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Five early moves that will significantly impact 2017 NFL season

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The NFL's official calendar year isn't even a week old, and already we've had enough moves to fill an entire offseason. The New England Patriots are still competing as if the Super Bowl never ended. The Houston Texans are back in a familiar place, with their eyes on a new option under center. Even Green Bay general manager Ted Thompson -- a man who usually shies away from gambling big in free agency -- has stepped out of his comfort zone with a couple recent signings to improve his offense.

The point to be made here is that it's never too early to start thinking about how all this movement will affect what ultimately happens on the field this coming fall. It's one thing to talk about an assortment of transactions in March. It's quite another to think about what they'll all mean come September. So here is a quick summary of the five offseason decisions -- thus far -- that will have the greatest impact on the 2017 NFL season ...

1) New England Patriots trade for Brandin Cooks

The Patriots ended last season in impressive fashion by overcoming a 25-point second-half deficit to beat Atlanta in Super Bowl LI. Now they're doing something equally jaw-dropping in the offseason: displaying an aggressive mentality that indicates this team will do anything to stay on top.

If this were any other team giving up a first- and a third-round pick for Cooks and the New Orleans Saints' fourth-round pick in this year's draft, you might think this was a hefty price to pay for a speedy receiver with three seasons of NFL experience. Since it's the Patriots, it reeks of genius. New Orleans was eager to move Cooks because Michael Thomas was a rookie sensation and the Saints need to improve their defense. Patriots head coach Bill Belichick wants to get as many weapons around quarterback Tom Brady as possible, and here's a young talent who produced 78 receptions for 1,173 yards and eight touchdowns in 2016.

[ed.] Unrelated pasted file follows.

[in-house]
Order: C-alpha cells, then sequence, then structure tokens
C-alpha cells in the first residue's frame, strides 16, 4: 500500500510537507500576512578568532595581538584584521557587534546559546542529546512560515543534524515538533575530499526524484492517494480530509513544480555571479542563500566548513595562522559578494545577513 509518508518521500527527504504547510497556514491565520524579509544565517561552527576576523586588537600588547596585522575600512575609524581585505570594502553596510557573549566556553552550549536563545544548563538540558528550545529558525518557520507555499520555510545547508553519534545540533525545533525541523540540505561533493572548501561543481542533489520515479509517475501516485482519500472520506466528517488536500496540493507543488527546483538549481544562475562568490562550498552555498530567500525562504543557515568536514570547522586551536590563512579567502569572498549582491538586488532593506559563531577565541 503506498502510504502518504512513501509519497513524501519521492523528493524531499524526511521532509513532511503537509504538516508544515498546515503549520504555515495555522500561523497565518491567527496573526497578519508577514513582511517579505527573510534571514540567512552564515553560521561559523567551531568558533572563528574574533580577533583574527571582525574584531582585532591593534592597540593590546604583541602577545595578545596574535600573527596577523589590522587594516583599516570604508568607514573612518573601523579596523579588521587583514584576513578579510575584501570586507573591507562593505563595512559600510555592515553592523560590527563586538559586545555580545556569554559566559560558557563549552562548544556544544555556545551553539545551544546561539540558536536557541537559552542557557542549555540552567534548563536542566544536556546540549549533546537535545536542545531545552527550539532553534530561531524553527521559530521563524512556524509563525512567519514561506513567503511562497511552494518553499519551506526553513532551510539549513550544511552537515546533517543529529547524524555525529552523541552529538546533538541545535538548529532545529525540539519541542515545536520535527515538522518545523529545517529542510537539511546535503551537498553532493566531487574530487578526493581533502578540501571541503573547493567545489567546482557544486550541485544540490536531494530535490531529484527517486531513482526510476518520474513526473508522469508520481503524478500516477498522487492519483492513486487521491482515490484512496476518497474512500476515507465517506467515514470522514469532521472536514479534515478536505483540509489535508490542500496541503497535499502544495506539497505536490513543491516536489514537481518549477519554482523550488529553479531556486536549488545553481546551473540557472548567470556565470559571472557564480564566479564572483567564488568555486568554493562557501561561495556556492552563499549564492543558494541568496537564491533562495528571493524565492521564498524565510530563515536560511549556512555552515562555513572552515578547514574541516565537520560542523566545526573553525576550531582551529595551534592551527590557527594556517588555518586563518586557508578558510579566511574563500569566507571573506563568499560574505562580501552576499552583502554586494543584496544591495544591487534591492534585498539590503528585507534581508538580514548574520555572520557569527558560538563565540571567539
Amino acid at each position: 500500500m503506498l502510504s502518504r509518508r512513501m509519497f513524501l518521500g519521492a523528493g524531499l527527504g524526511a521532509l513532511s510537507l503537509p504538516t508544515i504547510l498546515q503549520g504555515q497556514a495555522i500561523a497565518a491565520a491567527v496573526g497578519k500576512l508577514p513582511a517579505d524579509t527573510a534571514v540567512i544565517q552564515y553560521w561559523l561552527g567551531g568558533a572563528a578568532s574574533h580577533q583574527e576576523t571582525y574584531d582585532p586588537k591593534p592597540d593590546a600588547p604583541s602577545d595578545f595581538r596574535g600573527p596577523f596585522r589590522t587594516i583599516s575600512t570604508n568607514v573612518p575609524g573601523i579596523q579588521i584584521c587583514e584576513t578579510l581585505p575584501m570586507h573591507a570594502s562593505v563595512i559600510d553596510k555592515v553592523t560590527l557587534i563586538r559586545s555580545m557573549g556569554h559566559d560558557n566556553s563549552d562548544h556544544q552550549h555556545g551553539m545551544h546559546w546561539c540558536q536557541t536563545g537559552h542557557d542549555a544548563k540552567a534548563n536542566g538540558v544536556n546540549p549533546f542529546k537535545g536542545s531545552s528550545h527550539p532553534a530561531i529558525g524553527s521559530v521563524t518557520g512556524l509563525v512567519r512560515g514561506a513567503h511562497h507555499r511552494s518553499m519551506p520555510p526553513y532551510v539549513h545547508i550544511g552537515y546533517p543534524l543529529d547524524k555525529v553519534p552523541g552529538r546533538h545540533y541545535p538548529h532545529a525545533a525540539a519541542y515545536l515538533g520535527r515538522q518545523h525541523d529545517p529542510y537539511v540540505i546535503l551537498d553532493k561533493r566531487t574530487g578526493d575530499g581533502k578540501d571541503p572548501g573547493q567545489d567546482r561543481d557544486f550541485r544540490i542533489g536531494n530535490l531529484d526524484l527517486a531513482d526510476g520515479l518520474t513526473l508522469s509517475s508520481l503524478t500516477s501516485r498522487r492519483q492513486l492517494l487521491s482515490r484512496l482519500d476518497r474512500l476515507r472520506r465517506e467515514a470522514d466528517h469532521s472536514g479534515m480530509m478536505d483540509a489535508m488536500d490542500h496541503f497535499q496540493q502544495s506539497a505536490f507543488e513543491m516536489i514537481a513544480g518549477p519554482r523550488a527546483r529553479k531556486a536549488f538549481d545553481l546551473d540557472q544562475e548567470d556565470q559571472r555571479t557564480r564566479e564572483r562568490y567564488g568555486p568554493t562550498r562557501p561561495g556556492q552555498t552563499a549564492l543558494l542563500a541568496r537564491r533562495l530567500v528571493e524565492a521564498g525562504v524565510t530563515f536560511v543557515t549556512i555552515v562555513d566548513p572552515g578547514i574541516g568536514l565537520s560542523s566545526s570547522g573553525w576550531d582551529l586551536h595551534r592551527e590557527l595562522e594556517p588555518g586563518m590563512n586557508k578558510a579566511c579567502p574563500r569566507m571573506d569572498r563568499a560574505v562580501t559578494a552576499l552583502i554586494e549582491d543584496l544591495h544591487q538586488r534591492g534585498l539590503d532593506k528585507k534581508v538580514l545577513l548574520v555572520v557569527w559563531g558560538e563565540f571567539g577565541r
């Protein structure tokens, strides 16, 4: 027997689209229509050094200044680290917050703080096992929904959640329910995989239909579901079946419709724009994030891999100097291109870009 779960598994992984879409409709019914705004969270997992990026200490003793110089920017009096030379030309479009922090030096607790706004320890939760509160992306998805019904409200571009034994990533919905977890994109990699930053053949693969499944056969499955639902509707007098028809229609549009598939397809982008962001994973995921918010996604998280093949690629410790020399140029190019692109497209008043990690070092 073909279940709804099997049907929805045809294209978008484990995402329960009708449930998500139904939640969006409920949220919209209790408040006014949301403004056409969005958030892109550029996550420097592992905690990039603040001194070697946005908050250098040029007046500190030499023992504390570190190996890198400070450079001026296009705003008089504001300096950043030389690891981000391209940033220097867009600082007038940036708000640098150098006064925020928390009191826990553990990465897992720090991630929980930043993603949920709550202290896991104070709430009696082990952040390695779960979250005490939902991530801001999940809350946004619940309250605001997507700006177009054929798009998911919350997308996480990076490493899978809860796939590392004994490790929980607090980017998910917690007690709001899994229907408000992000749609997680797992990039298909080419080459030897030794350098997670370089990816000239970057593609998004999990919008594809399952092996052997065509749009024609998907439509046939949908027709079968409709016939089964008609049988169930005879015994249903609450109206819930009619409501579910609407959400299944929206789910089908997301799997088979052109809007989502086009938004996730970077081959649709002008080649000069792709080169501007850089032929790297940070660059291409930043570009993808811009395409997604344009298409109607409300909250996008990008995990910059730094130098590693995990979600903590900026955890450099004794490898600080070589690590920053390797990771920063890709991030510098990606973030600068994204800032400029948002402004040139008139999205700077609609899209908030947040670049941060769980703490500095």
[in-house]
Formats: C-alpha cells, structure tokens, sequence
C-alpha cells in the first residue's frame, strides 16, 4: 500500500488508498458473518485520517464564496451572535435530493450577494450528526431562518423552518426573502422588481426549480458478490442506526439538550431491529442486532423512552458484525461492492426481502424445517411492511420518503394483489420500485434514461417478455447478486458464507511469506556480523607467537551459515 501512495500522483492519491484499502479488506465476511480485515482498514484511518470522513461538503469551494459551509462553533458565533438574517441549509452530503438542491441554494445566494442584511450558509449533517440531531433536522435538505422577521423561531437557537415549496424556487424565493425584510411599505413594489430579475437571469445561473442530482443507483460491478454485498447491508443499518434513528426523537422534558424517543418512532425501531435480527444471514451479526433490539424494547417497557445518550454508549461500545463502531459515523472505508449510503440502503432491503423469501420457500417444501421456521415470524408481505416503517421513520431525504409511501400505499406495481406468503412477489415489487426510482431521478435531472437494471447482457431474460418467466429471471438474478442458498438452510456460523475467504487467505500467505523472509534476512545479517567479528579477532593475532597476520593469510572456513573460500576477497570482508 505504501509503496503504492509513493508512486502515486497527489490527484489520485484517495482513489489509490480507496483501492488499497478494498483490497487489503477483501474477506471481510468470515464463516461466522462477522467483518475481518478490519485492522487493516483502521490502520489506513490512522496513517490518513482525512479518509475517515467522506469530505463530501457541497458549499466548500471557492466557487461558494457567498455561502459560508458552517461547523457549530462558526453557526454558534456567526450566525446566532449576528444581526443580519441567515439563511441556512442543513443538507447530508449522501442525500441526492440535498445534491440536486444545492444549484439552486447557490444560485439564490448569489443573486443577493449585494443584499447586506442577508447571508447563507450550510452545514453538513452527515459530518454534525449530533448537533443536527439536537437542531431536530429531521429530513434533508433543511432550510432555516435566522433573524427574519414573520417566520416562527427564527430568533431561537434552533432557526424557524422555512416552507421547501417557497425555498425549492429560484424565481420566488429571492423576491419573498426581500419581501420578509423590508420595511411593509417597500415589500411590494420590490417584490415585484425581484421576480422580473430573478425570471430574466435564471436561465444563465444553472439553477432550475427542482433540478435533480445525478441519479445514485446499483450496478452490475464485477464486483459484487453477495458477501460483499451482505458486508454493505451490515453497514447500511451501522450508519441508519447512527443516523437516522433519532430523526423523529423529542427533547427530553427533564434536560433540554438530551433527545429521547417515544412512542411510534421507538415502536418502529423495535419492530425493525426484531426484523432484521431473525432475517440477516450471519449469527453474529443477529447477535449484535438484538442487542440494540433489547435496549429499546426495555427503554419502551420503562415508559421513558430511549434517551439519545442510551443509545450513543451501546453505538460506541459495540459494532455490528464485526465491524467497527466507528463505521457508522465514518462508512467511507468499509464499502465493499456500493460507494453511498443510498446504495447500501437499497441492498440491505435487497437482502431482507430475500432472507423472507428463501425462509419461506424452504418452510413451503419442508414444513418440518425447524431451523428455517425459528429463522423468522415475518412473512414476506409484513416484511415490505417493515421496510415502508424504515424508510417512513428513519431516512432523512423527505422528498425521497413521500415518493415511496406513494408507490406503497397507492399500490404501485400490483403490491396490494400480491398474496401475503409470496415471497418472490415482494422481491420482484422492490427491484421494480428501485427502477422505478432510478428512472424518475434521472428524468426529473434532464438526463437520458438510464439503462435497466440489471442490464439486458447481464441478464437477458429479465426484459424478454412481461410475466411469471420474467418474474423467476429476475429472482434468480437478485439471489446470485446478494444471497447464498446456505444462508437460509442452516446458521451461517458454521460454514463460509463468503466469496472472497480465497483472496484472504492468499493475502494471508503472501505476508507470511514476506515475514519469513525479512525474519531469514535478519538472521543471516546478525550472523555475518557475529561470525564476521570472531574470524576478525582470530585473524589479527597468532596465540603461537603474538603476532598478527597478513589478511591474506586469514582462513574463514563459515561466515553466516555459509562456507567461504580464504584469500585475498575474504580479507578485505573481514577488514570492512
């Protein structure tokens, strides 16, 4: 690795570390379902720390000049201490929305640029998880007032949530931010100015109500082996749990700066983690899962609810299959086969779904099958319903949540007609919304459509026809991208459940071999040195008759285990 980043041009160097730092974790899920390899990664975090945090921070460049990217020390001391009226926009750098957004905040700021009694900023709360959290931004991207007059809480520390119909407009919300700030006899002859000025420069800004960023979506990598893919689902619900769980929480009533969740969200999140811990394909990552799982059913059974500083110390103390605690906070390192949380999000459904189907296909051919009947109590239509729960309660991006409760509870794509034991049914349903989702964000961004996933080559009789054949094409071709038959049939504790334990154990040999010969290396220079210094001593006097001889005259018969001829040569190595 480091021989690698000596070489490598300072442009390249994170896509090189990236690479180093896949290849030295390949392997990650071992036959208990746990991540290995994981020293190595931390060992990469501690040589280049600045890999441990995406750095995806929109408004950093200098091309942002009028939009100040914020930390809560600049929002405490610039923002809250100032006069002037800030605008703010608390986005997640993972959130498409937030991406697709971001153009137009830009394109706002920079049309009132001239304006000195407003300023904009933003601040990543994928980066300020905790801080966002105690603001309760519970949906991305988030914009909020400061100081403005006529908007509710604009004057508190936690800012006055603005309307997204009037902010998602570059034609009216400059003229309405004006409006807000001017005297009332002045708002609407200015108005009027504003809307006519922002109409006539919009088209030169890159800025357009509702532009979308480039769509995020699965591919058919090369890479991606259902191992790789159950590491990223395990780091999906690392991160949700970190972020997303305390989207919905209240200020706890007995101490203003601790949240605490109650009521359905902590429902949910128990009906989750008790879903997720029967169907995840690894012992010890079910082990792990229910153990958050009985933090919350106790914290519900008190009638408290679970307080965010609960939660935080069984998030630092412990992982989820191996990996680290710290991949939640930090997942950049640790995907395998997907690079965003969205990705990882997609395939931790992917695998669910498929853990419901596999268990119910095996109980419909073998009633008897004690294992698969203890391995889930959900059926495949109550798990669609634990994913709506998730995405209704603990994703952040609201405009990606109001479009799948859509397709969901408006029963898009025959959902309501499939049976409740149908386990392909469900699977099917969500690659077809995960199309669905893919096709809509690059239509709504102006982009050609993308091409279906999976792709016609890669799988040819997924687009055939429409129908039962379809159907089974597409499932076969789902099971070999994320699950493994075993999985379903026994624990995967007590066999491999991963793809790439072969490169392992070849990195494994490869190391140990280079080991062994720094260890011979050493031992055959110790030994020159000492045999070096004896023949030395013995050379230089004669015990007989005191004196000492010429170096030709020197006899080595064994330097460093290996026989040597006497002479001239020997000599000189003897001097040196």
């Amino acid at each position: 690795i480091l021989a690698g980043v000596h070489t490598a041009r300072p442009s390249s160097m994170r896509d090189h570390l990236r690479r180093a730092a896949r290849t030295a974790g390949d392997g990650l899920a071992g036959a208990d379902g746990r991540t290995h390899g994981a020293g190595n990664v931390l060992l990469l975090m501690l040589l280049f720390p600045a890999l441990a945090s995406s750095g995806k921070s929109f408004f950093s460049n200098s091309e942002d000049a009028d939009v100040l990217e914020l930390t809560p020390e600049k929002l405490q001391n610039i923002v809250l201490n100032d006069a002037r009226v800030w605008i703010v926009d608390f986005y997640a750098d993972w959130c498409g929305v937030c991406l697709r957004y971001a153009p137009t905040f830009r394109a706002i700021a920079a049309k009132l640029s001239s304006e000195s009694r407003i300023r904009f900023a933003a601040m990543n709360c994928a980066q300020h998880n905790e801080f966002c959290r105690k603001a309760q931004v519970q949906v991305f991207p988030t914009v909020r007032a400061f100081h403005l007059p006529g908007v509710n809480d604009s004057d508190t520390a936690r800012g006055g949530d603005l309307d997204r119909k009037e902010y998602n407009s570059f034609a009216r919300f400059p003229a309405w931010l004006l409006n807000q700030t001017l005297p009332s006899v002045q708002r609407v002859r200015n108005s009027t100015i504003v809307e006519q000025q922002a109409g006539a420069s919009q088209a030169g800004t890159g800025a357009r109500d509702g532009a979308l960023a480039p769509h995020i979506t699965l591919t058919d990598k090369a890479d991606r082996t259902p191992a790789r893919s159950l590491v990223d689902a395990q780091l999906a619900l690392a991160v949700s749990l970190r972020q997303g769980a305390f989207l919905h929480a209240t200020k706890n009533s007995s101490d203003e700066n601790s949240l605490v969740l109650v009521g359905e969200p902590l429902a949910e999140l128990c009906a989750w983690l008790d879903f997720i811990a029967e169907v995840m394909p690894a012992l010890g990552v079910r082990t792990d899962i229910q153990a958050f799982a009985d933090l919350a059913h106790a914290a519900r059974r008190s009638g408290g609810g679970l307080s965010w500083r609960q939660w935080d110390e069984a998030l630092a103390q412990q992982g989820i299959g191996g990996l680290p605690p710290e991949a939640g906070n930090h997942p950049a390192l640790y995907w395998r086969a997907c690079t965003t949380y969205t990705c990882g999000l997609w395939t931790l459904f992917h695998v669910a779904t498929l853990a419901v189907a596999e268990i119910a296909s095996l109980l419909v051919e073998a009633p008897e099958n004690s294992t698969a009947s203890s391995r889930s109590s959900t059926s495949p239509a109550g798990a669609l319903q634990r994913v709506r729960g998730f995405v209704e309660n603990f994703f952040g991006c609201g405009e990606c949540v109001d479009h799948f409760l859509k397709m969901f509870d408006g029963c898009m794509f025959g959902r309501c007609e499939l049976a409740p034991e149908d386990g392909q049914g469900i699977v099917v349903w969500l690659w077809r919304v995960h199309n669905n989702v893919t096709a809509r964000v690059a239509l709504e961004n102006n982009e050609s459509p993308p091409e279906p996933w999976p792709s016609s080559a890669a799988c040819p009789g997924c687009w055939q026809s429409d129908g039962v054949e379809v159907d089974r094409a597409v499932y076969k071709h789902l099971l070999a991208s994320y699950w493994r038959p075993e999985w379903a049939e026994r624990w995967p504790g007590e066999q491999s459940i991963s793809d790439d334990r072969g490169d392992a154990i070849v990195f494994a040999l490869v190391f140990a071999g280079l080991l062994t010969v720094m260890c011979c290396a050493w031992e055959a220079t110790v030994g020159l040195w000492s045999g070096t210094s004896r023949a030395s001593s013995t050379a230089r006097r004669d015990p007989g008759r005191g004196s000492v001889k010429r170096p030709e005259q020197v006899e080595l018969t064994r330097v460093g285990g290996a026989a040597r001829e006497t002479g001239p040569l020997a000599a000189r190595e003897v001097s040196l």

The Patriots fielded the third-best scoring offense in the NFL last season. Imagine what they'll do with Cooks joining a receiving corps that will include Julian Edelman, Chris Hogan, Malcolm Mitchell, Danny Amendola and a healthy Rob Gronkowski at tight end. It's just not fair.

2) Houston Texans dump Brock Osweiler

Give the Texans credit for this much: They knew when to cut and run from a mistake. They went all-in on Osweiler last offseason, giving him $37 million in guaranteed money because they thought he could be the answer to their quarterback problems. By the end of the year -- one that saw the Texans win a second straight AFC South title -- they'd already given up on him.

However, the Texans aren't high on this list because they sent Osweiler and a second-round pick to Cleveland in an obvious salary dump. It's because of what that move could mean for their quarterback situation going forward. It's no secret that the Texans are interested in acquiring Dallas quarterback Tony Romo. It's just a matter of how they hope to make that happen. There have been reports that Romo was on the verge of being released last week, but he's still on the Dallas roster right now. That means Cowboys owner Jerry Jones is clearly willing to wait to see how badly some team wants a quarterback who already said goodbye to Dallas.

The smart money says Romo winds up in Houston with a strong defense and some fleet-footed offensive weapons. If that happens -- and he stays healthy -- the Texans will be really, really good.

3) Green Bay Packers upgrade the tight end position